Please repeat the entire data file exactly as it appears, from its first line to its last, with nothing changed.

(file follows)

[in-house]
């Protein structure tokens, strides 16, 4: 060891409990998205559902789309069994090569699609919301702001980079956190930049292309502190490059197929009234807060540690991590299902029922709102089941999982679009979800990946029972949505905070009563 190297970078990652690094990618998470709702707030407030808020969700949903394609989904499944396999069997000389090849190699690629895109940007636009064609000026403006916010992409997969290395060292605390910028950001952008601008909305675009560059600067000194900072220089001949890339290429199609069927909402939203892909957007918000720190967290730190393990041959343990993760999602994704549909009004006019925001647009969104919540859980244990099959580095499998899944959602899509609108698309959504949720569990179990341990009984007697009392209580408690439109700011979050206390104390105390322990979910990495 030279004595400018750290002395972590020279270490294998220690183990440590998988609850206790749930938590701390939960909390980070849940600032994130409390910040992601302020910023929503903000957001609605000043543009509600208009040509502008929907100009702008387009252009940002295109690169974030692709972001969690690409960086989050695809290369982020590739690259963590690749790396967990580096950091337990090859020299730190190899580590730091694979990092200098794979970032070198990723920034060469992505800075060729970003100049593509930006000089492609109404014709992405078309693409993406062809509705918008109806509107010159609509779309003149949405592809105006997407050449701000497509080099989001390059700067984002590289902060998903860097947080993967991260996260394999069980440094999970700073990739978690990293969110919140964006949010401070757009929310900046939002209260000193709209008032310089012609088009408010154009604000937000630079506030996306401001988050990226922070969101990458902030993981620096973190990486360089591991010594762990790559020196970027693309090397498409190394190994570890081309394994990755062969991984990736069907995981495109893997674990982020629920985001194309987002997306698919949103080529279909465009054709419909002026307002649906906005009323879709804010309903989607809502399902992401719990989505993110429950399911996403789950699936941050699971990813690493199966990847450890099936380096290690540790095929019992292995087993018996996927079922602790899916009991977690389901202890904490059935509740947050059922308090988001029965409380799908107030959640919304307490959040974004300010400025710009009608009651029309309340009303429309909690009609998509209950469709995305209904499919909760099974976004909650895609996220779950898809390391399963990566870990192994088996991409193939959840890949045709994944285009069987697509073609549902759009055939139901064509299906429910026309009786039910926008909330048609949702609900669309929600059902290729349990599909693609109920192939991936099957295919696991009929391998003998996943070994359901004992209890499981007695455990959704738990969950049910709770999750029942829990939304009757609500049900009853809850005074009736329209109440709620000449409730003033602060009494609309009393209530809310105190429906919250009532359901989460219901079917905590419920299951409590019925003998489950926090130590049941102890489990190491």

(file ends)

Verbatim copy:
[in-house]
């Protein structure tokens, strides 16, 4: 060891409990998205559902789309069994090569699609919301702001980079956190930049292309502190490059197929009234807060540690991590299902029922709102089941999982679009979800990946029972949505905070009563 190297970078990652690094990618998470709702707030407030808020969700949903394609989904499944396999069997000389090849190699690629895109940007636009064609000026403006916010992409997969290395060292605390910028950001952008601008909305675009560059600067000194900072220089001949890339290429199609069927909402939203892909957007918000720190967290730190393990041959343990993760999602994704549909009004006019925001647009969104919540859980244990099959580095499998899944959602899509609108698309959504949720569990179990341990009984007697009392209580408690439109700011979050206390104390105390322990979910990495 030279004595400018750290002395972590020279270490294998220690183990440590998988609850206790749930938590701390939960909390980070849940600032994130409390910040992601302020910023929503903000957001609605000043543009509600208009040509502008929907100009702008387009252009940002295109690169974030692709972001969690690409960086989050695809290369982020590739690259963590690749790396967990580096950091337990090859020299730190190899580590730091694979990092200098794979970032070198990723920034060469992505800075060729970003100049593509930006000089492609109404014709992405078309693409993406062809509705918008109806509107010159609509779309003149949405592809105006997407050449701000497509080099989001390059700067984002590289902060998903860097947080993967991260996260394999069980440094999970700073990739978690990293969110919140964006949010401070757009929310900046939002209260000193709209008032310089012609088009408010154009604000937000630079506030996306401001988050990226922070969101990458902030993981620096973190990486360089591991010594762990790559020196970027693309090397498409190394190994570890081309394994990755062969991984990736069907995981495109893997674990982020629920985001194309987002997306698919949103080529279909465009054709419909002026307002649906906005009323879709804010309903989607809502399902992401719990989505993110429950399911996403789950699936941050699971990813690493199966990847450890099936380096290690540790095929019992292995087993018996996927079922602790899916009991977690389901202890904490059935509740947050059922308090988001029965409380799908107030959640919304307490959040974004300010400025710009009608009651029309309340009303429309909690009609998509209950469709995305209904499919909760099974976004909650895609996220779950898809390391399963990566870990192994088996991409193939959840890949045709994944285009069987697509073609549902759009055939139901064509299906429910026309009786039910926008909330048609949702609900669309929600059902290729349990599909693609109920192939991936099957295919696991009929391998003998996943070994359901004992209890499981007695455990959704738990969950049910709770999750029942829990939304009757609500049900009853809850005074009736329209109440709620000449409730003033602060009494609309009393209530809310105190429906919250009532359901989460219901079917905590419920299951409590019925003998489950926090130590049941102890489990190491």